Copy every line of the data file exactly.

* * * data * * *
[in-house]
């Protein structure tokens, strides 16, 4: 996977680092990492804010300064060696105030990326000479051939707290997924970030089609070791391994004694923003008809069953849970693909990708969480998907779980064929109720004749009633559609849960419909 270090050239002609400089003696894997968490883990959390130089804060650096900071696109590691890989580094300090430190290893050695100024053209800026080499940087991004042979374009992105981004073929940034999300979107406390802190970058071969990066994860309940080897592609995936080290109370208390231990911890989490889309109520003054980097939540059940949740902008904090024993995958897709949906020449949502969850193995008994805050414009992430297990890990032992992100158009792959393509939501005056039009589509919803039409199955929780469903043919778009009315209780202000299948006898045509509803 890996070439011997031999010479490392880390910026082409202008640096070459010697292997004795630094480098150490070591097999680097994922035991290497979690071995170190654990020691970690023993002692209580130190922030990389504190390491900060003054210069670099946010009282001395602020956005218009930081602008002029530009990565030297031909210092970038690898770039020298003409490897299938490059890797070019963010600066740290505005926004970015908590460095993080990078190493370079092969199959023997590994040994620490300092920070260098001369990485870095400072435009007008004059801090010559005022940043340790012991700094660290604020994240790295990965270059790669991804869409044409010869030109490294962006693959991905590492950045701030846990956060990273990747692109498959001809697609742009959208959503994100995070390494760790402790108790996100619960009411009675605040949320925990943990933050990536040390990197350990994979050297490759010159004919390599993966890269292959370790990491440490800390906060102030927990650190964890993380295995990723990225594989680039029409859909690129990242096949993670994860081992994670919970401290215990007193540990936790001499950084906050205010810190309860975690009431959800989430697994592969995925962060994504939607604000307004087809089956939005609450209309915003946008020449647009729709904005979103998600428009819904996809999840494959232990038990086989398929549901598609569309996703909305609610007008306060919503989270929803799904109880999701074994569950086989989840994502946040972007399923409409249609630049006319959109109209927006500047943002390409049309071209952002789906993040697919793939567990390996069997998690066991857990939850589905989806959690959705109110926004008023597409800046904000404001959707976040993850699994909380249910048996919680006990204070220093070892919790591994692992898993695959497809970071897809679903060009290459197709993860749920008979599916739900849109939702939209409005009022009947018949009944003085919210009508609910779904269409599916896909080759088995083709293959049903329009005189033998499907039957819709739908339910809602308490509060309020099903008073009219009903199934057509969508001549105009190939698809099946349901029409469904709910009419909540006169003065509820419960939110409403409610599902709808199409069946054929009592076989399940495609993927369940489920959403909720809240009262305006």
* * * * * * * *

[in-house]
């Protein structure tokens, strides 16, 4: 996977680092990492804010300064060696105030990326000479051939707290997924970030089609070791391994004694923003008809069953849970693909990708969480998907779980064929109720004749009633559609849960419909 270090050239002609400089003696894997968490883990959390130089804060650096900071696109590691890989580094300090430190290893050695100024053209800026080499940087991004042979374009992105981004073929940034999300979107406390802190970058071969990066994860309940080897592609995936080290109370208390231990911890989490889309109520003054980097939540059940949740902008904090024993995958897709949906020449949502969850193995008994805050414009992430297990890990032992992100158009792959393509939501005056039009589509919803039409199955929780469903043919778009009315209780202000299948006898045509509803 890996070439011997031999010479490392880390910026082409202008640096070459010697292997004795630094480098150490070591097999680097994922035991290497979690071995170190654990020691970690023993002692209580130190922030990389504190390491900060003054210069670099946010009282001395602020956005218009930081602008002029530009990565030297031909210092970038690898770039020298003409490897299938490059890797070019963010600066740290505005926004970015908590460095993080990078190493370079092969199959023997590994040994620490300092920070260098001369990485870095400072435009007008004059801090010559005022940043340790012991700094660290604020994240790295990965270059790669991804869409044409010869030109490294962006693959991905590492950045701030846990956060990273990747692109498959001809697609742009959208959503994100995070390494760790402790108790996100619960009411009675605040949320925990943990933050990536040390990197350990994979050297490759010159004919390599993966890269292959370790990491440490800390906060102030927990650190964890993380295995990723990225594989680039029409859909690129990242096949993670994860081992994670919970401290215990007193540990936790001499950084906050205010810190309860975690009431959800989430697994592969995925962060994504939607604000307004087809089956939005609450209309915003946008020449647009729709904005979103998600428009819904996809999840494959232990038990086989398929549901598609569309996703909305609610007008306060919503989270929803799904109880999701074994569950086989989840994502946040972007399923409409249609630049006319959109109209927006500047943002390409049309071209952002789906993040697919793939567990390996069997998690066991857990939850589905989806959690959705109110926004008023597409800046904000404001959707976040993850699994909380249910048996919680006990204070220093070892919790591994692992898993695959497809970071897809679903060009290459197709993860749920008979599916739900849109939702939209409005009022009947018949009944003085919210009508609910779904269409599916896909080759088995083709293959049903329009005189033998499907039957819709739908339910809602308490509060309020099903008073009219009903199934057509969508001549105009190939698809099946349901029409469904709910009419909540006169003065509820419960939110409403409610599902709808199409069946054929009592076989399940495609993927369940489920959403909720809240009262305006």